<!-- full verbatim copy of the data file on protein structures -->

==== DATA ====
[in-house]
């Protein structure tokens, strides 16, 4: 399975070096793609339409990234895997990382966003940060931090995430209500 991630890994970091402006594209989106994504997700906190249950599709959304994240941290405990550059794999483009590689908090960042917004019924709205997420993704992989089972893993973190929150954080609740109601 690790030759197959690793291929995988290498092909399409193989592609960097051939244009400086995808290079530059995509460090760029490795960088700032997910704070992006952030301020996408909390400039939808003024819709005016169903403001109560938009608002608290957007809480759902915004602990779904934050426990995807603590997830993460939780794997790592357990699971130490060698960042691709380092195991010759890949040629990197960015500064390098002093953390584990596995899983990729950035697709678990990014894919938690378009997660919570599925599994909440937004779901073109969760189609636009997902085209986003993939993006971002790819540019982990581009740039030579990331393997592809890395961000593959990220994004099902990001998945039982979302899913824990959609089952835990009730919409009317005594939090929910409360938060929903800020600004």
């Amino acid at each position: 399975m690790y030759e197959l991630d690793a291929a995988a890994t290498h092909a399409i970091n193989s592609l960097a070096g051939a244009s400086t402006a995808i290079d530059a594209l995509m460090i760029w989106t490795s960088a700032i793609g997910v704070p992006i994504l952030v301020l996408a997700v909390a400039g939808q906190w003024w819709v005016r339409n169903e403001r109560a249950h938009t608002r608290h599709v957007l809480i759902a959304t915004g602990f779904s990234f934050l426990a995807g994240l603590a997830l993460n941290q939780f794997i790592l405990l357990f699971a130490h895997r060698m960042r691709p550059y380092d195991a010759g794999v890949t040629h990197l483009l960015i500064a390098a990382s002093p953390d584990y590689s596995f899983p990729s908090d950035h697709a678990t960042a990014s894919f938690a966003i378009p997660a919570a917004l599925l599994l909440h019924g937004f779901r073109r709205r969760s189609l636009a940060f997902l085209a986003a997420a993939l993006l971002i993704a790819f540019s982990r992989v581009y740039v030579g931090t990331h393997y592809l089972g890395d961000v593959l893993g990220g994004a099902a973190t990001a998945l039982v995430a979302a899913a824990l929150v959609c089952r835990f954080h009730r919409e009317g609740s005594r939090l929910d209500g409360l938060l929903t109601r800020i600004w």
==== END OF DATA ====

[in-house]
């Protein structure tokens, strides 16, 4: 399975070096793609339409990234895997990382966003940060931090995430209500 991630890994970091402006594209989106994504997700906190249950599709959304994240941290405990550059794999483009590689908090960042917004019924709205997420993704992989089972893993973190929150954080609740109601 690790030759197959690793291929995988290498092909399409193989592609960097051939244009400086995808290079530059995509460090760029490795960088700032997910704070992006952030301020996408909390400039939808003024819709005016169903403001109560938009608002608290957007809480759902915004602990779904934050426990995807603590997830993460939780794997790592357990699971130490060698960042691709380092195991010759890949040629990197960015500064390098002093953390584990596995899983990729950035697709678990990014894919938690378009997660919570599925599994909440937004779901073109969760189609636009997902085209986003993939993006971002790819540019982990581009740039030579990331393997592809890395961000593959990220994004099902990001998945039982979302899913824990959609089952835990009730919409009317005594939090929910409360938060929903800020600004």
């Amino acid at each position: 399975m690790y030759e197959l991630d690793a291929a995988a890994t290498h092909a399409i970091n193989s592609l960097a070096g051939a244009s400086t402006a995808i290079d530059a594209l995509m460090i760029w989106t490795s960088a700032i793609g997910v704070p992006i994504l952030v301020l996408a997700v909390a400039g939808q906190w003024w819709v005016r339409n169903e403001r109560a249950h938009t608002r608290h599709v957007l809480i759902a959304t915004g602990f779904s990234f934050l426990a995807g994240l603590a997830l993460n941290q939780f794997i790592l405990l357990f699971a130490h895997r060698m960042r691709p550059y380092d195991a010759g794999v890949t040629h990197l483009l960015i500064a390098a990382s002093p953390d584990y590689s596995f899983p990729s908090d950035h697709a678990t960042a990014s894919f938690a966003i378009p997660a919570a917004l599925l599994l909440h019924g937004f779901r073109r709205r969760s189609l636009a940060f997902l085209a986003a997420a993939l993006l971002i993704a790819f540019s982990r992989v581009y740039v030579g931090t990331h393997y592809l089972g890395d961000v593959l893993g990220g994004a099902a973190t990001a998945l039982v995430a979302a899913a824990l929150v959609c089952r835990f954080h009730r919409e009317g609740s005594r939090l929910d209500g409360l938060l929903t109601r800020i600004w």